I enjoyed the post... I have a fiber art quilt group that I love, we've met for four years and we are seeing some wonderful work coming from our members. I too am a native Idahoan, transplanted to Wa.

The Idaho Beauty said...

Hi, Marjorie - thanks for your comment. Where in WA are you these days and what part of Idaho do you hail from? I lived in WA for many years but that was before this quilting thing really took off. There's so much good stuff going on in that state now. Would love to hear more about your fiber group - any links you can share?

Marjorie Horton said...

I grew up in Boise but also lived a while in Lewiston. I've lived in rural Thurston county for years, near a small town called Rainier. I'd love to move back but not to Boise, it's too big and the air is so awful. Our art quilt group meets in a quilt shop classroom and our numbers flex a lot but we have a very dedicated core group. The first year we did monthly challenges which encouraged those who had lots of desire but were low on confidence. One project we did was to take a large line drawing which was designed to break up into 6" sq., we worked it up in paper collages using black and white papet and then we did it again with fabric but everyone used a little bit of a particular black fabric. It was assembled and is really pretty interesting. We've been invited by an Olympia library to display some of our work as a group later this year. I don't have any links for the group, another member handles sending out regular links. I have a neglected blog which I hope to revive now that I've retired from teaching quilt stuff to do my own thing and have a chance to explore ideas. I worked with Welsh quilts for years and learned a great deal about composition and balance from them. My blog is and I plan to get back to it soon. I really enjoyed your post, it's always interesting to see how other people do things. I'll be looking forward to following your group. Marjorie

Lucia Sasaki said...

My name is Lucia, I am a nippo-brazillian librarian. I liked your blog very much, although nowadays my creative journey makes by bookbinding rather than patchworking. I think that both crafts need cut mats, measuring, fabrics and to sort colors. Indeed, I found your blog because I wanted images that combined fabrics and bookbinding.
What I loved about this post in particular is your phrase "... where is a void, don't whine about the void existing... Fill it"
Know that you inspired me today, I was sort of tired of living and sad and reading your efforts to building a little art community helped me a lot to keep going.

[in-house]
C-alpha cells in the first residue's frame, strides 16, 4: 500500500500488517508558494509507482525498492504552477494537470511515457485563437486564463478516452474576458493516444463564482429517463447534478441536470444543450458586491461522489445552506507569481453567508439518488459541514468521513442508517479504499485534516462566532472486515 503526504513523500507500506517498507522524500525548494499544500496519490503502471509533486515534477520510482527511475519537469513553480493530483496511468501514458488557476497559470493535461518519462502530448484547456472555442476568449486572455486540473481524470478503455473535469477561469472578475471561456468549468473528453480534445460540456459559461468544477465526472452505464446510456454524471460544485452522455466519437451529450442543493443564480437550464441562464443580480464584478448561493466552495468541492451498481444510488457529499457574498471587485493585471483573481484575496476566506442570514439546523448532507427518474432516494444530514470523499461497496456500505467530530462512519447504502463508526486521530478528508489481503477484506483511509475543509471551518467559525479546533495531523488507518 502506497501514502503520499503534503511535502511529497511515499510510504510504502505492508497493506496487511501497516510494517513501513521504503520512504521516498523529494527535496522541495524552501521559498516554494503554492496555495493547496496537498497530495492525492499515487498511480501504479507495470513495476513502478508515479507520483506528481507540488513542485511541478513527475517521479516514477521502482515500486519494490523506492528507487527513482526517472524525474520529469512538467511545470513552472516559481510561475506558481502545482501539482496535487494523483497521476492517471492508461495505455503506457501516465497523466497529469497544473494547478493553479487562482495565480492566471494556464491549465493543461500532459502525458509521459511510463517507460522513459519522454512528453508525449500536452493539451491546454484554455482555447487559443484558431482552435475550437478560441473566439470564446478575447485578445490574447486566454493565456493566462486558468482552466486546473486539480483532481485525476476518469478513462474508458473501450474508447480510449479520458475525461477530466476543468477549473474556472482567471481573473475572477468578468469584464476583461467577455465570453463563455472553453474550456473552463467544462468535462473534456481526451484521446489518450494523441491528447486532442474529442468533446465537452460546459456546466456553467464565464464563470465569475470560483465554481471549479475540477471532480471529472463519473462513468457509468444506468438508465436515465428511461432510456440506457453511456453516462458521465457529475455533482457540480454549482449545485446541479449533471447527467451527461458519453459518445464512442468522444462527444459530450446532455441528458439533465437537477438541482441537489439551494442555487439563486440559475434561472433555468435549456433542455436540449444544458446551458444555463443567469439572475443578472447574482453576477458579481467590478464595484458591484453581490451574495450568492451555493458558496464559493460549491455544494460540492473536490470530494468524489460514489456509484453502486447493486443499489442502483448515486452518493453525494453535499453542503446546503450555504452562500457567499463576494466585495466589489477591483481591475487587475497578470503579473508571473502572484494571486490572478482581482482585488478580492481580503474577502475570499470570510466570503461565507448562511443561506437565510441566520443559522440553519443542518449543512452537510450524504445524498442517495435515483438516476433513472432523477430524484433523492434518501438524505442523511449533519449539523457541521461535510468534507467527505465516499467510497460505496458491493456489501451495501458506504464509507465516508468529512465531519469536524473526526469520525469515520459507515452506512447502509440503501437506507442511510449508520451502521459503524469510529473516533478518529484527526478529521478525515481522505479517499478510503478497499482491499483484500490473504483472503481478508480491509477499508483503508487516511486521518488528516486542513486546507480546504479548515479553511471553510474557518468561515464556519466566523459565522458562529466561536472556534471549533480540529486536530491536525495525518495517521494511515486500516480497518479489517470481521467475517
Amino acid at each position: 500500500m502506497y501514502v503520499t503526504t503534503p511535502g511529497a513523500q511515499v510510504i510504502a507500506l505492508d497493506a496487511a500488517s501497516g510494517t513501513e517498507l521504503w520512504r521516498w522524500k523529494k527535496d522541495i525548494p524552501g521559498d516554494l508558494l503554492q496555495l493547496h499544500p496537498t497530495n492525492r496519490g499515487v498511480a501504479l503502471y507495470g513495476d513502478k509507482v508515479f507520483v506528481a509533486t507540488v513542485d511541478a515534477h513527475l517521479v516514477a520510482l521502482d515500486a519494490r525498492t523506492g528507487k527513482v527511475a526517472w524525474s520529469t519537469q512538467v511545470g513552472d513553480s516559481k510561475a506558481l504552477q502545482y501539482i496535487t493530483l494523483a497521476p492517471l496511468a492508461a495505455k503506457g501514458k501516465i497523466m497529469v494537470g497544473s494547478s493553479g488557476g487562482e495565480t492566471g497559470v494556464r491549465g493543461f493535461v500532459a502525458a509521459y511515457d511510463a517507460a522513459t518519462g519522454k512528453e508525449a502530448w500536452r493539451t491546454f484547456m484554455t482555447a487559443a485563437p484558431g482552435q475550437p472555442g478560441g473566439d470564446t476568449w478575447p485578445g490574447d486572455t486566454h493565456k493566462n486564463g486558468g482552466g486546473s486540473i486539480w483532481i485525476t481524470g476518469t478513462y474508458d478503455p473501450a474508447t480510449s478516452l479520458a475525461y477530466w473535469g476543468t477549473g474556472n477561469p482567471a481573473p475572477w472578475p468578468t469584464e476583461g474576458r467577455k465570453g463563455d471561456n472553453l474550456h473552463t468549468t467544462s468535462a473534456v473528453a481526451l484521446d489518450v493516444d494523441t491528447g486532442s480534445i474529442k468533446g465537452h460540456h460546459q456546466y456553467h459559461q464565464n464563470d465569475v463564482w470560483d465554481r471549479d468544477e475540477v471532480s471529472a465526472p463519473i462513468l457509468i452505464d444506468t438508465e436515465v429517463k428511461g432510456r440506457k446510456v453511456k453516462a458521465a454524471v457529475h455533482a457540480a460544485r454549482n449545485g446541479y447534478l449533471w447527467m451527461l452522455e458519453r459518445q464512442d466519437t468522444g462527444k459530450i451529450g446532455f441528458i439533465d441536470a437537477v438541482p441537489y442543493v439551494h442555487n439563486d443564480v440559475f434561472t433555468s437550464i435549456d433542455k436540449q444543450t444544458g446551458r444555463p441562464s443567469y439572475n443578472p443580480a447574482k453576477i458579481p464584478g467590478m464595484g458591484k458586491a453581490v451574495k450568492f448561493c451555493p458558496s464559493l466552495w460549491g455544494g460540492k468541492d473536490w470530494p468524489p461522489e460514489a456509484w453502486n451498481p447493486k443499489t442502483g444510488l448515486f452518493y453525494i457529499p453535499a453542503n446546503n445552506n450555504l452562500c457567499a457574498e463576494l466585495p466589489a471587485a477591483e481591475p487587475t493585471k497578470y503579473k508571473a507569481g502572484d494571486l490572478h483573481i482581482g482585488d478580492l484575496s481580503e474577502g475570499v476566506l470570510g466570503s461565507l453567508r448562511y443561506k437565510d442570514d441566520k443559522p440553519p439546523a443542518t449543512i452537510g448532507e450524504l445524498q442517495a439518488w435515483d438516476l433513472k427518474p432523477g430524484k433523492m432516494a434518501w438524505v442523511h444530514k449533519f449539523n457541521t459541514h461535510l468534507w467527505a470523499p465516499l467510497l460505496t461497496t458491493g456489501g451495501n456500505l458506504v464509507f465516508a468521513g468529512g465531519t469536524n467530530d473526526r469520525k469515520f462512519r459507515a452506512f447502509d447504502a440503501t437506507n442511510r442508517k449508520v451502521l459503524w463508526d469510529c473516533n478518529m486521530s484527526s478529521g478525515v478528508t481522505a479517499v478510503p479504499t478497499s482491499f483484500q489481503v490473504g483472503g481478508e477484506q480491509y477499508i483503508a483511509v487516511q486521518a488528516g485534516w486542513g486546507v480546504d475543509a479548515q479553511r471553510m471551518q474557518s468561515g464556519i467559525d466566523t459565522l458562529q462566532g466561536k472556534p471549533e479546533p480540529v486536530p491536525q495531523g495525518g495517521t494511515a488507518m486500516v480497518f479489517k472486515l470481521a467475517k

Thanks a lot!!


The Idaho Beauty said...

Thanks, Marjory, for the additional info. I used to live in Westport and Tacoma and have a longtime friend who lives in Olympia so sort of know your area. Took a quick look at your blog and hope you do get back to it. Welsh quilts...oh I am in love with them and had the opportunity to attend a Jen Jones lecture and trunk show. Yes, a lot to be learned from those quilts.

The Idaho Beauty said...

Welcome Lucia! I'd taken a quick look at your blog when I noticed you were following mine - wish I knew your native tongue but got the idea that you were into bookbinding. I have played just a little bit with it and would like to explore it more.

Your comment means so much to me. Sometimes I wonder if I'm just talking to myself here. Nice to know that you found some encouragement in my post.

Marjorie Horton said...

Westport is one of my favorite places on the coast, not so built-up... no casino. If you get back this way, you're welcome to come see my antique Welsh and English quilts, it isn't a huge collection but I have some interesting pieces. I live out, east of Rainier which is about 20 miles from Oly/Tumwater or 25 miles from Spanaway. Thanks for the encouragement regarding the blog. The biggest challenge for me is having my husband retired and home most the time because I have a difficult time focusing when anothet person is present... just another life challenge to leatn from.

I enjoyed your newer posts... keep up the good work. Must go sew a 4" sleeve on my art quilt discharge challenge piece... Rubystreet Quiltworks is going to hang some of the groups work this week and then do a reception sort of a thing during our meeting next week.

And for Lucia... WELCOME